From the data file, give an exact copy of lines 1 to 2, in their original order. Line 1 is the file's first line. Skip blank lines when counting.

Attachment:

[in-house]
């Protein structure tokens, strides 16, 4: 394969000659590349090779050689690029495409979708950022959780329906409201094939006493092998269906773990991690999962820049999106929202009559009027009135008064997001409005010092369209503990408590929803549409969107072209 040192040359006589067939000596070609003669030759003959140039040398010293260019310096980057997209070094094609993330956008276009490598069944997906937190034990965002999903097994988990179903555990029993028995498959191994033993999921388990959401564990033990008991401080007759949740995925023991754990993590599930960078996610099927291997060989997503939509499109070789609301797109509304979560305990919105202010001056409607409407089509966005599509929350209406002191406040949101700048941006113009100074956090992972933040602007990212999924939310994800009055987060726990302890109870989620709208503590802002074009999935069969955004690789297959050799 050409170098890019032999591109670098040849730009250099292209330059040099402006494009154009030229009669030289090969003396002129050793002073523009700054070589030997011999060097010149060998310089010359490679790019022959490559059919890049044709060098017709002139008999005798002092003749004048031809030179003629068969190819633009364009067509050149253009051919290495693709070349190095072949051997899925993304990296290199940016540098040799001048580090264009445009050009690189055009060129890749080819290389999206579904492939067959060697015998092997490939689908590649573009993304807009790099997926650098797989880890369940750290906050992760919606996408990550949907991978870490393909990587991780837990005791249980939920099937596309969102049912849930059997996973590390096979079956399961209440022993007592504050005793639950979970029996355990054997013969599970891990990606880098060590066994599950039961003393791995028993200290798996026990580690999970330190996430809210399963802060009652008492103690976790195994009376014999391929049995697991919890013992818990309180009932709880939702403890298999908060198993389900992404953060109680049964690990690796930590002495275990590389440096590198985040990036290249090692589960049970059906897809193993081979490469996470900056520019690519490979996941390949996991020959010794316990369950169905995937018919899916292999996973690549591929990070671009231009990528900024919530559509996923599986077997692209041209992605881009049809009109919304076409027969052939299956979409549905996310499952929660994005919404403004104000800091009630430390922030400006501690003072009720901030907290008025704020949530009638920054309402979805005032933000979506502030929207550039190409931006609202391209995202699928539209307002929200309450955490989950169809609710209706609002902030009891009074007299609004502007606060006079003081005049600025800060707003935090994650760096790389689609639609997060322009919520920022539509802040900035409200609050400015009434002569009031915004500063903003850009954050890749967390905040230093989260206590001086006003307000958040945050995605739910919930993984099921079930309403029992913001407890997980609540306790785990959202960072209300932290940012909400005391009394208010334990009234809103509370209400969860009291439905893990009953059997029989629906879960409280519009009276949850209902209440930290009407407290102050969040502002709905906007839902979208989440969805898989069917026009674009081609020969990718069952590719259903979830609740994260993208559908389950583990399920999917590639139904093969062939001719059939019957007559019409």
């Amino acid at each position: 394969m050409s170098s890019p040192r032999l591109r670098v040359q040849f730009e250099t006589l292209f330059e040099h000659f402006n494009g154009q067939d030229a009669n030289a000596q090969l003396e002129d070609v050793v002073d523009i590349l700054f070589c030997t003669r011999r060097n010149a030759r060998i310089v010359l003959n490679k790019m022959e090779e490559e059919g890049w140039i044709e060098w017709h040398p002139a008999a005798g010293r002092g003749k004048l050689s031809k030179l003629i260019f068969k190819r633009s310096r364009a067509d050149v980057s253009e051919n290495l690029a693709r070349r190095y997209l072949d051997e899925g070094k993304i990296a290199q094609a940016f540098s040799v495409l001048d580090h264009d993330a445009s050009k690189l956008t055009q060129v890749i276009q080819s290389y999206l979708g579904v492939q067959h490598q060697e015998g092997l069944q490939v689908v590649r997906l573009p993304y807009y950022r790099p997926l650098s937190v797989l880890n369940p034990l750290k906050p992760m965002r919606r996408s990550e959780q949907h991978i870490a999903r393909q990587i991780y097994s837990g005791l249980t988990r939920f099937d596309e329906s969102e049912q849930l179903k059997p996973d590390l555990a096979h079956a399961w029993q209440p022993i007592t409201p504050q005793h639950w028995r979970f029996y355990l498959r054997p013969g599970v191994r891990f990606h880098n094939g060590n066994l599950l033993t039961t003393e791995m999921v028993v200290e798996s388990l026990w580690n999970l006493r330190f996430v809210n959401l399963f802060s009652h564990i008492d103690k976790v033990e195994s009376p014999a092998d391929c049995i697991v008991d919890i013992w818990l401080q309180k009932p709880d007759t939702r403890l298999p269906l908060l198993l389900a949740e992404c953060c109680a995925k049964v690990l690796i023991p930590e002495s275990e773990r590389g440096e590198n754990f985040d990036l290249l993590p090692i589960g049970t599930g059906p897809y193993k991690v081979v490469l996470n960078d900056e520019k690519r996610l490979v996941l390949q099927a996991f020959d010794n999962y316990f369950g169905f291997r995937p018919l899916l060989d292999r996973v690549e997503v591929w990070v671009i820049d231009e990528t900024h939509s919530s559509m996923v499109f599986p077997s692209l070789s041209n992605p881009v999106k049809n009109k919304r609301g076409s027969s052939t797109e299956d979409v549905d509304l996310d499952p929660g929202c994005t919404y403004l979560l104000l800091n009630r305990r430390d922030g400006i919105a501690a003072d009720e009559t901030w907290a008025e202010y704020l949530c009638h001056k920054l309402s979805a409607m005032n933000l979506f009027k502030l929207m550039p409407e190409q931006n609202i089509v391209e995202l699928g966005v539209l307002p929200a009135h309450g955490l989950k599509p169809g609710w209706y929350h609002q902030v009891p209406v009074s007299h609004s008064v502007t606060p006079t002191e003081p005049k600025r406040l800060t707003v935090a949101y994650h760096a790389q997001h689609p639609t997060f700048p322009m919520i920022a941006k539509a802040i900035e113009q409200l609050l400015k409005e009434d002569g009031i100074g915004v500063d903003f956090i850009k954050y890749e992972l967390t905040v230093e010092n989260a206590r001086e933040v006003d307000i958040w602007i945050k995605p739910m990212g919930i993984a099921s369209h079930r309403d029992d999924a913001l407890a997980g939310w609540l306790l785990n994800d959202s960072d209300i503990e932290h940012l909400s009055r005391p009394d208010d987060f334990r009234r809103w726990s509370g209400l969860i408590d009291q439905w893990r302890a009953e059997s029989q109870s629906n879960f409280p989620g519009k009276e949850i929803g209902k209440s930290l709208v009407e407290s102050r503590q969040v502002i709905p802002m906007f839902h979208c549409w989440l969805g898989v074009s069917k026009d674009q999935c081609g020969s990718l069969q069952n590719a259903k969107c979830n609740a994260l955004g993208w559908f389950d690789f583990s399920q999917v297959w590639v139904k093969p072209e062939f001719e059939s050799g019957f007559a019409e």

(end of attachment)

[in-house]
């Protein structure tokens, strides 16, 4: 394969000659590349090779050689690029495409979708950022959780329906409201094939006493092998269906773990991690999962820049999106929202009559009027009135008064997001409005010092369209503990408590929803549409969107072209 040192040359006589067939000596070609003669030759003959140039040398010293260019310096980057997209070094094609993330956008276009490598069944997906937190034990965002999903097994988990179903555990029993028995498959191994033993999921388990959401564990033990008991401080007759949740995925023991754990993590599930960078996610099927291997060989997503939509499109070789609301797109509304979560305990919105202010001056409607409407089509966005599509929350209406002191406040949101700048941006113009100074956090992972933040602007990212999924939310994800009055987060726990302890109870989620709208503590802002074009999935069969955004690789297959050799 050409170098890019032999591109670098040849730009250099292209330059040099402006494009154009030229009669030289090969003396002129050793002073523009700054070589030997011999060097010149060998310089010359490679790019022959490559059919890049044709060098017709002139008999005798002092003749004048031809030179003629068969190819633009364009067509050149253009051919290495693709070349190095072949051997899925993304990296290199940016540098040799001048580090264009445009050009690189055009060129890749080819290389999206579904492939067959060697015998092997490939689908590649573009993304807009790099997926650098797989880890369940750290906050992760919606996408990550949907991978870490393909990587991780837990005791249980939920099937596309969102049912849930059997996973590390096979079956399961209440022993007592504050005793639950979970029996355990054997013969599970891990990606880098060590066994599950039961003393791995028993200290798996026990580690999970330190996430809210399963802060009652008492103690976790195994009376014999391929049995697991919890013992818990309180009932709880939702403890298999908060198993389900992404953060109680049964690990690796930590002495275990590389440096590198985040990036290249090692589960049970059906897809193993081979490469996470900056520019690519490979996941390949996991020959010794316990369950169905995937018919899916292999996973690549591929990070671009231009990528900024919530559509996923599986077997692209041209992605881009049809009109919304076409027969052939299956979409549905996310499952929660994005919404403004104000800091009630430390922030400006501690003072009720901030907290008025704020949530009638920054309402979805005032933000979506502030929207550039190409931006609202391209995202699928539209307002929200309450955490989950169809609710209706609002902030009891009074007299609004502007606060006079003081005049600025800060707003935090994650760096790389689609639609997060322009919520920022539509802040900035409200609050400015009434002569009031915004500063903003850009954050890749967390905040230093989260206590001086006003307000958040945050995605739910919930993984099921079930309403029992913001407890997980609540306790785990959202960072209300932290940012909400005391009394208010334990009234809103509370209400969860009291439905893990009953059997029989629906879960409280519009009276949850209902209440930290009407407290102050969040502002709905906007839902979208989440969805898989069917026009674009081609020969990718069952590719259903979830609740994260993208559908389950583990399920999917590639139904093969062939001719059939019957007559019409």